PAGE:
- Buena Vista in the Club: Rap, Reggaetón, and Revolution in Havana by Geoffrey Baker
Buena Vista in the Club is a lively text with this ostensible aim at its outset: to explain the phenomenon of hip hop in Cuba. To accomplish the aim of a Cuban hip hop survey, Geoffrey Baker attends to significant factors in the continuing development of the genre: socialism, the opposition of reggaetón, and space. These are covered in four chapters on [End Page 174] nationalizing rap, the politics of dancing, urban music, and transnational exchange between Cuban producers and foreign consumers. Meanwhile, a vast repertoire is effectively summarized. At the time of publication, the author had access to some of the top raperos and he frames his arguments with their claims. The result is a sense of authenticity. Baker eases heavy theorization of this field in between ethnographic sketches.
In the first chapter, “¡Hip Hop, Revolución!,” Baker lays the foundational question of what hip hop means in the context of a socialist state. Rap (the terms rap and hip hop are used somewhat interchangeably throughout the text) has been coded as revolutionary music in a global context, but how does it “sound” the call to revolution in a Cuban context if the revolution has already happened? The simple answer is that it does not. Rap instead provides subtle adjustments to the existing order, Baker argues, and it serves as a counter-critique to Castro’s Revolution. It is sanctioned by the state as an acceptable form of critique because Cubans see it as black music in a United States context, a musical setup that is inherently and necessarily subversive. This brings me to a curiosity that crops up throughout the text: the manner in which U.S. hip hop is presented. When U.S. rap is mentioned, it is either at its inception, in the boogie-down Bronx of the 1980s, or in a current state of political apathy and crass commercialism that has no particular location. This book portrays the U.S. scene as a sort of ancestral specter, whether in a past unified by a common yet undefined goal or in a present of wasted opportunity. This manner of presentation could be mistaken for a poorly handled comparative frame, but I believe that the author intended it as a subtle rebuke of the hegemonic position of the United States and its cultural products. Also covered extensively in this chapter is the history of state involvement in hip hop, from the first objections of the Asociación Hermanos Saíz (AHS) to rap, to the formation of the Agencia Cubana de Rap (ACR) especially for rap, and the subsequent influence of reggaetón on both. (Acronyms are frequently used, and there is no glossary. Note carefully as you proceed.) This chapter is an excellent example of questioning the position of hip hop as inherently oppositional, and Baker alludes to such on page 102.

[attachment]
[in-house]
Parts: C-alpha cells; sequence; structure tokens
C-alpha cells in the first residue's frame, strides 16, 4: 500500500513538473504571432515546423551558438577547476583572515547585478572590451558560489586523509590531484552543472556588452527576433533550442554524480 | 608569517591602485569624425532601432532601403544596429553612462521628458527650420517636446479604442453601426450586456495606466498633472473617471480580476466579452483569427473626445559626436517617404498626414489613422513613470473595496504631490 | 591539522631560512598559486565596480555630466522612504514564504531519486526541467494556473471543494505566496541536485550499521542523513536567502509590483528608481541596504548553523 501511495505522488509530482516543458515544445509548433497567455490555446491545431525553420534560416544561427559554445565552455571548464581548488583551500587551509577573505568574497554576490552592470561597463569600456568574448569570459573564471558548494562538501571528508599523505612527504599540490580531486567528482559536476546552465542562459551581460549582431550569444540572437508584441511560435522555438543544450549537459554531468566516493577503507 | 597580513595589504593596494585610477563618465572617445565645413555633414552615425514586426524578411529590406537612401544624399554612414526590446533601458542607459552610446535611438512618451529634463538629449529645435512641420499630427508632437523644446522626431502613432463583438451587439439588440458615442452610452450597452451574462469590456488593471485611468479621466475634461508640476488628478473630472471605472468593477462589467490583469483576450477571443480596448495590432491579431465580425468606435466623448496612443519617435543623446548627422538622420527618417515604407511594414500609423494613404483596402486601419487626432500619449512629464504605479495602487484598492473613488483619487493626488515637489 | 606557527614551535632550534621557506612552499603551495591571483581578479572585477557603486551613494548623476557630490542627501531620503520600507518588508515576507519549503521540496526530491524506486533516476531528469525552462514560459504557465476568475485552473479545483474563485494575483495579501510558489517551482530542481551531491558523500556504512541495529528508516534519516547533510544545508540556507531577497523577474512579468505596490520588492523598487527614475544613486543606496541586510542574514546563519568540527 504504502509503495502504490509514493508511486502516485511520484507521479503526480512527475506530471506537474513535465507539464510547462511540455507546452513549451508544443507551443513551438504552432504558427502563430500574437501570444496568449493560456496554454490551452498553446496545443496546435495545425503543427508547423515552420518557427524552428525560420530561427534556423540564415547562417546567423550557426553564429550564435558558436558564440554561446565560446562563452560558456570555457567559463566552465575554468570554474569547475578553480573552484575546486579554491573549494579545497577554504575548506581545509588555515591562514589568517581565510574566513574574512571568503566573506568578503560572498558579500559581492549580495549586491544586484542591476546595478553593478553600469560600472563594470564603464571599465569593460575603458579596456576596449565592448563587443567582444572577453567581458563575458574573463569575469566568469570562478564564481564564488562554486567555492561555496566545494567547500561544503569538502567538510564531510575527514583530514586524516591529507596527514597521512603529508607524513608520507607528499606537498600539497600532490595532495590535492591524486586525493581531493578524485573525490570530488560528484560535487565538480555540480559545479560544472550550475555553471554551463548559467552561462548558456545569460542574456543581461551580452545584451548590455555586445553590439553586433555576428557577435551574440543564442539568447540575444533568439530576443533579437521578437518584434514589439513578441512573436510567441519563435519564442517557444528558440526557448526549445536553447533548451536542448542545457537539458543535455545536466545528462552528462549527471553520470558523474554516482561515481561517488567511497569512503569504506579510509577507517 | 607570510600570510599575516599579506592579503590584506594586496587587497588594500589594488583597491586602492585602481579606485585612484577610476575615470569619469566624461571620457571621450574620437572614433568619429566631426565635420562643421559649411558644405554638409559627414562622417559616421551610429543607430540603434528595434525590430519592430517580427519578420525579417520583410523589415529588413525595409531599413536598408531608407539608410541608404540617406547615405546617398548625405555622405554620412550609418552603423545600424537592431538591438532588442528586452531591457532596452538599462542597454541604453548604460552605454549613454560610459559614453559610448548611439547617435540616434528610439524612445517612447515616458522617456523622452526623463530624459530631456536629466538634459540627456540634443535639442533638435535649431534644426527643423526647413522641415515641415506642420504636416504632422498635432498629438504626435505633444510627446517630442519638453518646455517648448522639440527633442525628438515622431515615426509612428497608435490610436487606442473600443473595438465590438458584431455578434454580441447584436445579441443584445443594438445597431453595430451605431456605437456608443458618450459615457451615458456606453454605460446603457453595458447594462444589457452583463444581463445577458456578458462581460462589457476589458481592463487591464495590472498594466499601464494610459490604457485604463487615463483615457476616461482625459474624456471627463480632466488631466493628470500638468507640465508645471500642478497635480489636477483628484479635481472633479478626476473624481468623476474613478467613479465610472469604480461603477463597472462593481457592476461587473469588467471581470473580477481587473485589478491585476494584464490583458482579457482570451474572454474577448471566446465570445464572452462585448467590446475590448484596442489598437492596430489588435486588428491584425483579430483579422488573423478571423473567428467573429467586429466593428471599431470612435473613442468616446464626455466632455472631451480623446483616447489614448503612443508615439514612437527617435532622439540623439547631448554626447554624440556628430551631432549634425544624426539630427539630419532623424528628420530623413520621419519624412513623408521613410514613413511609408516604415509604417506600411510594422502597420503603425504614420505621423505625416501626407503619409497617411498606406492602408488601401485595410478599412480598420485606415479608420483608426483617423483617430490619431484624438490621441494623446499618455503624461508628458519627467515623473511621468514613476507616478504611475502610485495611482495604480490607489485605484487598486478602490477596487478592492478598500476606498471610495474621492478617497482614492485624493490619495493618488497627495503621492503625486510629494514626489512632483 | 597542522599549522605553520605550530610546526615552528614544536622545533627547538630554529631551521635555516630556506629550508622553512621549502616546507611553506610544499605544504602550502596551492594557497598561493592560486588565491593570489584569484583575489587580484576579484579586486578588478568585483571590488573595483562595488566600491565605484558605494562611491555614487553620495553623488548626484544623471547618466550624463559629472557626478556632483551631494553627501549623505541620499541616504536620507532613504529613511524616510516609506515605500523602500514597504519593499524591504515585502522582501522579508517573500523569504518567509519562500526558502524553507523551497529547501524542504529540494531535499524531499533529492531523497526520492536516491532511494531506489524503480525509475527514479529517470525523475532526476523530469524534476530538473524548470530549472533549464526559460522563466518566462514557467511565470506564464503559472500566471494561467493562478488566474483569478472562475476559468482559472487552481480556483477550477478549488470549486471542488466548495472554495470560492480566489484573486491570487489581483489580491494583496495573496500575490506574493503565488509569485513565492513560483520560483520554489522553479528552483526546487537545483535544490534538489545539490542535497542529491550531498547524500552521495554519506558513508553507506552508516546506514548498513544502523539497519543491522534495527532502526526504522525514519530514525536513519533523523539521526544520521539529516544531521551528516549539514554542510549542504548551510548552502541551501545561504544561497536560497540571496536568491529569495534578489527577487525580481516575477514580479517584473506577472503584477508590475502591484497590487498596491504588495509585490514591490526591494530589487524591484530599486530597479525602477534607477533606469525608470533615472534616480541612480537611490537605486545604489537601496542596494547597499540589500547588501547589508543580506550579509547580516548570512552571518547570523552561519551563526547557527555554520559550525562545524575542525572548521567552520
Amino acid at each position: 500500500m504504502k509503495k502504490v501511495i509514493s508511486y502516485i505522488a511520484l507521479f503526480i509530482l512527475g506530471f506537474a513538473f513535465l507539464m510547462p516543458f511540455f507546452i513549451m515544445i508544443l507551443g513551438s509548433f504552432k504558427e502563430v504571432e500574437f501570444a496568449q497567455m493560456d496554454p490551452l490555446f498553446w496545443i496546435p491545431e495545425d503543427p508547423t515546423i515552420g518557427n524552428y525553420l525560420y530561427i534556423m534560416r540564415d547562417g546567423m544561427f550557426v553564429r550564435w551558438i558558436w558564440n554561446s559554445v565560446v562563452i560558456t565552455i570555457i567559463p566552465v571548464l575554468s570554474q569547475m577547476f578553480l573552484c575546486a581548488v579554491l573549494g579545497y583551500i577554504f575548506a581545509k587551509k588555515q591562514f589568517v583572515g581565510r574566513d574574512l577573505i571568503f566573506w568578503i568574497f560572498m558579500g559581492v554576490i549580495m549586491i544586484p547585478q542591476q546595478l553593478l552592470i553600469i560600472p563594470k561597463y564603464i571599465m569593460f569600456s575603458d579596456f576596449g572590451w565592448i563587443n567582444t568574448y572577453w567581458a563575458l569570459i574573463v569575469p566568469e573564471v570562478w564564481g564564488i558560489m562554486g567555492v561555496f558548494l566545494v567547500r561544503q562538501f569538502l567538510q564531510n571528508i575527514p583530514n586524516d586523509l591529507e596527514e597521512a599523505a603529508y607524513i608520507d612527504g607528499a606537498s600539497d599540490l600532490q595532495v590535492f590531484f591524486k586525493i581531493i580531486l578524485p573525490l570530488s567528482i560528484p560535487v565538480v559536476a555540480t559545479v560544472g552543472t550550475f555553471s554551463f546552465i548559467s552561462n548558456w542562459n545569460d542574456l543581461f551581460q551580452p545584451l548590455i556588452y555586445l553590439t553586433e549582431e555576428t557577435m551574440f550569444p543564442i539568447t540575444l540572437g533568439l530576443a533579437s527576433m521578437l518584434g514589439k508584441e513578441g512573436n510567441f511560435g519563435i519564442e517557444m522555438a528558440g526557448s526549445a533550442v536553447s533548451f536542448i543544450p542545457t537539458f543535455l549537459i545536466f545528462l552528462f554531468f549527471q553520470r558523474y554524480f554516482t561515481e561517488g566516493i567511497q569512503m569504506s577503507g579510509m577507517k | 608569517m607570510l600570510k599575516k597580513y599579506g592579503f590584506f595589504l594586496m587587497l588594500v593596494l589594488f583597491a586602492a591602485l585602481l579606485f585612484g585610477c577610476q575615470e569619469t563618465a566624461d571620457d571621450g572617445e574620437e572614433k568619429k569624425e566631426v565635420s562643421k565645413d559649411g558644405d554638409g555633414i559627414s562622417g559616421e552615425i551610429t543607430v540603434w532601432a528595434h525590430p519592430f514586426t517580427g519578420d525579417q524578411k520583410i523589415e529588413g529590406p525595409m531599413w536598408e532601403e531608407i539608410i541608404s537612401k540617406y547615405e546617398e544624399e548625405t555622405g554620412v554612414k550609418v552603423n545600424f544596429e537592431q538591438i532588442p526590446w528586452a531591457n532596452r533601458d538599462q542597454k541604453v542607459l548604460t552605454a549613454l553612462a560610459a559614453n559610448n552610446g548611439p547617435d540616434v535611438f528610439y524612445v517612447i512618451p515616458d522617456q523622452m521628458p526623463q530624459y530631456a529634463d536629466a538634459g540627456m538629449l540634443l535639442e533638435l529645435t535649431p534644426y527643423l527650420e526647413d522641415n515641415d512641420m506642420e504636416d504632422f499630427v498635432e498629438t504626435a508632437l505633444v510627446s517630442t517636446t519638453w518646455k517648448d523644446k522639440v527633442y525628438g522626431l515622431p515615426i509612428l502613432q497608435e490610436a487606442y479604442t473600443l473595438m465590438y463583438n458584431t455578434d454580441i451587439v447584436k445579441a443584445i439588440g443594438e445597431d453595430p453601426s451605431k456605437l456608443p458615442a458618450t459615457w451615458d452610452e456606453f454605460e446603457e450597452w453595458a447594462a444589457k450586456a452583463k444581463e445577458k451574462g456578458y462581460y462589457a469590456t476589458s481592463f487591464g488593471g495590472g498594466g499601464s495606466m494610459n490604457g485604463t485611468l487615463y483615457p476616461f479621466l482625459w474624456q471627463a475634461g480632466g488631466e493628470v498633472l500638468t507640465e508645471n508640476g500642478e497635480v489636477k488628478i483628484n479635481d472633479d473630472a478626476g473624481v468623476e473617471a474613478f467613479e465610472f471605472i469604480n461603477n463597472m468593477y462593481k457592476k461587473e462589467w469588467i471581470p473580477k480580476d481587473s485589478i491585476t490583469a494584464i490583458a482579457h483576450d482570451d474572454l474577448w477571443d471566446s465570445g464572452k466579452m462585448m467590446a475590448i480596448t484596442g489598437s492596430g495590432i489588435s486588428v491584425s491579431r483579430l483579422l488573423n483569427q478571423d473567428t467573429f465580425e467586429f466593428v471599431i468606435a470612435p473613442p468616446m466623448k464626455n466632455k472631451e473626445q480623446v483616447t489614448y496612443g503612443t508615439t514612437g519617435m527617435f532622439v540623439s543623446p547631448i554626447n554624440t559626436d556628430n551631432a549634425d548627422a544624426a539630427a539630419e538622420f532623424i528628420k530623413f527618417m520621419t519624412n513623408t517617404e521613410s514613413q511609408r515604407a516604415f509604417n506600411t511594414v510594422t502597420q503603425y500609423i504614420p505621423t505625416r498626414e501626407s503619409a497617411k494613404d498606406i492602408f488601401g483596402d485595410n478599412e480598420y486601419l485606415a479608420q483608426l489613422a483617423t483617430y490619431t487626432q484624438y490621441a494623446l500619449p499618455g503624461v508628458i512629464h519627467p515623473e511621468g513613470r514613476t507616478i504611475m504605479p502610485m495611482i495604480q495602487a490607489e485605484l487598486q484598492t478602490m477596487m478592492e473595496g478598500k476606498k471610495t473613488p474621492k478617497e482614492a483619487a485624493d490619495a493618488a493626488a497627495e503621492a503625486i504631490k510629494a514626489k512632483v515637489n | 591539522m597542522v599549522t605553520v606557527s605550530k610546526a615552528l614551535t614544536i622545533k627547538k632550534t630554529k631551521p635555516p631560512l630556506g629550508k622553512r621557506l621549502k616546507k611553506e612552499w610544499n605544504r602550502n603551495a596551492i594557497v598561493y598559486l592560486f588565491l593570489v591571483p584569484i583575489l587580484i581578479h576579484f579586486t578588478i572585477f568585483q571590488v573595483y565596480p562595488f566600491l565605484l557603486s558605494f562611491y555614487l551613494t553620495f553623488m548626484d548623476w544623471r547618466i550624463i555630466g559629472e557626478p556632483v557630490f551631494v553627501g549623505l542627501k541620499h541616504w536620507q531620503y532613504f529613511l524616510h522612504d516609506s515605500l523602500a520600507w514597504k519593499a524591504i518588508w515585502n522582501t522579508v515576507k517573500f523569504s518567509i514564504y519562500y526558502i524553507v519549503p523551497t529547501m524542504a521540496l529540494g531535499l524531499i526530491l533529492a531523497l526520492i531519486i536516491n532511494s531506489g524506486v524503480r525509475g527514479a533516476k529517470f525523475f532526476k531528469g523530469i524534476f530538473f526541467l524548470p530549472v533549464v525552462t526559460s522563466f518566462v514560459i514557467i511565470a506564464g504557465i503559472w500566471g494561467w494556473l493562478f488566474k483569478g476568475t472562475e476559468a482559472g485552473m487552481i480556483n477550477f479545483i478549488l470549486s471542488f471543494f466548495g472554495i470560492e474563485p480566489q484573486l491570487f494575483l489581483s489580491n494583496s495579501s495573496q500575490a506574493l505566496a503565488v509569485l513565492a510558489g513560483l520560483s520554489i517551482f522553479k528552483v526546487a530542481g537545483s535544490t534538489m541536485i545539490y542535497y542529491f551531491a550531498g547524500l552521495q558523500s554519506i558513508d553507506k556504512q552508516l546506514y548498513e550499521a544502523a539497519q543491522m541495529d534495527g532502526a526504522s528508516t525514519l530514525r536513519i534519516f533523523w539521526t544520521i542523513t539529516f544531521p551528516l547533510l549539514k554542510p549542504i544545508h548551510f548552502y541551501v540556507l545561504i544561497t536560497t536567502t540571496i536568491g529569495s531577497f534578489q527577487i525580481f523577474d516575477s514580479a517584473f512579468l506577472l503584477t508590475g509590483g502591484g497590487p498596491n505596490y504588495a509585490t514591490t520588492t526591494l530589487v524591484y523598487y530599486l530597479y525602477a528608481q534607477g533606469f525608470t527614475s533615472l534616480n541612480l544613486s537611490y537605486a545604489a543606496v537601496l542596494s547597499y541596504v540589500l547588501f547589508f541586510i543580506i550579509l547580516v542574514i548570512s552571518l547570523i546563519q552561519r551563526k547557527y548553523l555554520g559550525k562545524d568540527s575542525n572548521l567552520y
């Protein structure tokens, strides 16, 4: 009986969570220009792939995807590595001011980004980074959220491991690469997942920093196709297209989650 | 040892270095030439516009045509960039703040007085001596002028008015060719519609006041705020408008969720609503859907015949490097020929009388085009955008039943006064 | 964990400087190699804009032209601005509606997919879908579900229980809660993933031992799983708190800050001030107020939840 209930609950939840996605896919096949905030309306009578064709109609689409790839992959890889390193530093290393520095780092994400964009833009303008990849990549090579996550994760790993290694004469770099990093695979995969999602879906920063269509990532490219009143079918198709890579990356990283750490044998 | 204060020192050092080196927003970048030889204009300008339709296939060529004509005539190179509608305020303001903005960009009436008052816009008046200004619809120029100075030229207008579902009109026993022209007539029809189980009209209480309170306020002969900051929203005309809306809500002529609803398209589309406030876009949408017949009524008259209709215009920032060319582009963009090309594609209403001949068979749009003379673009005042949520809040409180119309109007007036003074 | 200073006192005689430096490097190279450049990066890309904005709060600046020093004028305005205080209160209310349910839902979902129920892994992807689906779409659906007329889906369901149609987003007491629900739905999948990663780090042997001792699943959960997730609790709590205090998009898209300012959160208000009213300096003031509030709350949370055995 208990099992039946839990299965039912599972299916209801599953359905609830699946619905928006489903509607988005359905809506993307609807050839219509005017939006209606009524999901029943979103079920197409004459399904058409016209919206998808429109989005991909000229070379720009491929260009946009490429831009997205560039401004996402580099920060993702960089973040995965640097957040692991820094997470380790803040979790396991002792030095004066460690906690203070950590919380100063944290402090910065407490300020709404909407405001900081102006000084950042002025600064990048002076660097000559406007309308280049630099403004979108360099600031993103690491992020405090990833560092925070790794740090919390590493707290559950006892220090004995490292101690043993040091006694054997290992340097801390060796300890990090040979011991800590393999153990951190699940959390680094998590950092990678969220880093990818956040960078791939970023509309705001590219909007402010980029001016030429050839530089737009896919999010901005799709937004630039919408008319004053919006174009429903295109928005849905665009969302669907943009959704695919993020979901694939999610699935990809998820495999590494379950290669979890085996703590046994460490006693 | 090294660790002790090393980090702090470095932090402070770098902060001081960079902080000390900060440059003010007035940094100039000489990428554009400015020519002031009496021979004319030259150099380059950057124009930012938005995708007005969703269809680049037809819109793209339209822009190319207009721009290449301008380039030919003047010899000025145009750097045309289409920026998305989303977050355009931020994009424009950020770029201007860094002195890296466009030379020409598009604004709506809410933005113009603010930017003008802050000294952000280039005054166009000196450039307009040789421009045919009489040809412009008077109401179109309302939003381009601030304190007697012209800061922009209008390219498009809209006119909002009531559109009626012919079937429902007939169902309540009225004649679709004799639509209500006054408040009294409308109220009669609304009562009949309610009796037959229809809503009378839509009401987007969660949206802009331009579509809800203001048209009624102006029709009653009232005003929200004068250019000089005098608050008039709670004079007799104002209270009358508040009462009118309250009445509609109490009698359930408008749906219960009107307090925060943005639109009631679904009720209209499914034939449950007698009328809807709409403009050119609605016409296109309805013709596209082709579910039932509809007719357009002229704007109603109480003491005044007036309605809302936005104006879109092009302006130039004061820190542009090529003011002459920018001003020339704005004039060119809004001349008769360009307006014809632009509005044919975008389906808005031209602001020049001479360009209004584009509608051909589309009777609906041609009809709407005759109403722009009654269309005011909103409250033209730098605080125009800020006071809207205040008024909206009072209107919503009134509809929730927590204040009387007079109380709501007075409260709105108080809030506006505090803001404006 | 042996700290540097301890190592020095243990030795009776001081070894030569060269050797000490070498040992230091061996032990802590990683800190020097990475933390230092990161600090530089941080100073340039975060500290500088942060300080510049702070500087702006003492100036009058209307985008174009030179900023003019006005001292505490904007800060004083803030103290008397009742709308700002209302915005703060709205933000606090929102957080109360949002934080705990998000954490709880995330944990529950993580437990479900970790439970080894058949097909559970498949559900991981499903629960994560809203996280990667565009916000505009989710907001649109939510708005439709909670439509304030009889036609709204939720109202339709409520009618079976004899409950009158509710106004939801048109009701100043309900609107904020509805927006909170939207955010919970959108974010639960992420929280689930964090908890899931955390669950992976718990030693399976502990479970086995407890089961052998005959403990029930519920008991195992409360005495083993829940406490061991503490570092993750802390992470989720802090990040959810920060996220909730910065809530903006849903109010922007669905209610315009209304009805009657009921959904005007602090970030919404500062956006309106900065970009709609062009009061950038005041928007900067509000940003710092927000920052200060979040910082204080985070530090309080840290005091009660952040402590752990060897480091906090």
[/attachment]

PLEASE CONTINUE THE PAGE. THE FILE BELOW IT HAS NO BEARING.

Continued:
The second chapter, “The Revolution of the Body,” is a bit less straightforward, as the primary premise, that rap is too intellectual for dancing and reggaetón is the answer, is founded upon a clear juxtaposition of rap and reggaetón, one which never appears in this text. We come to learn that the subject materials differ, with Cuban rap focusing on civil ills, and reggaetón on the superficial gains of money and material wealth. But we are never advised to the musical differences between the two, a disappointment given the author’s excellent treatment of both genres’ origins. I press this point because the separation of reggaetón into its own genre relies on perception. Hip hop styles in an American context have come to exist on a wide spectrum, and this approach might be helpful in a Cuban context. If many reggaetóñeros are former raperos, a few might cross back over. A treatment of musical sound instead of solely musical people would allow for this maneuver. Baker notes “a shift away from alarmist reactions to reggaetón itself toward a...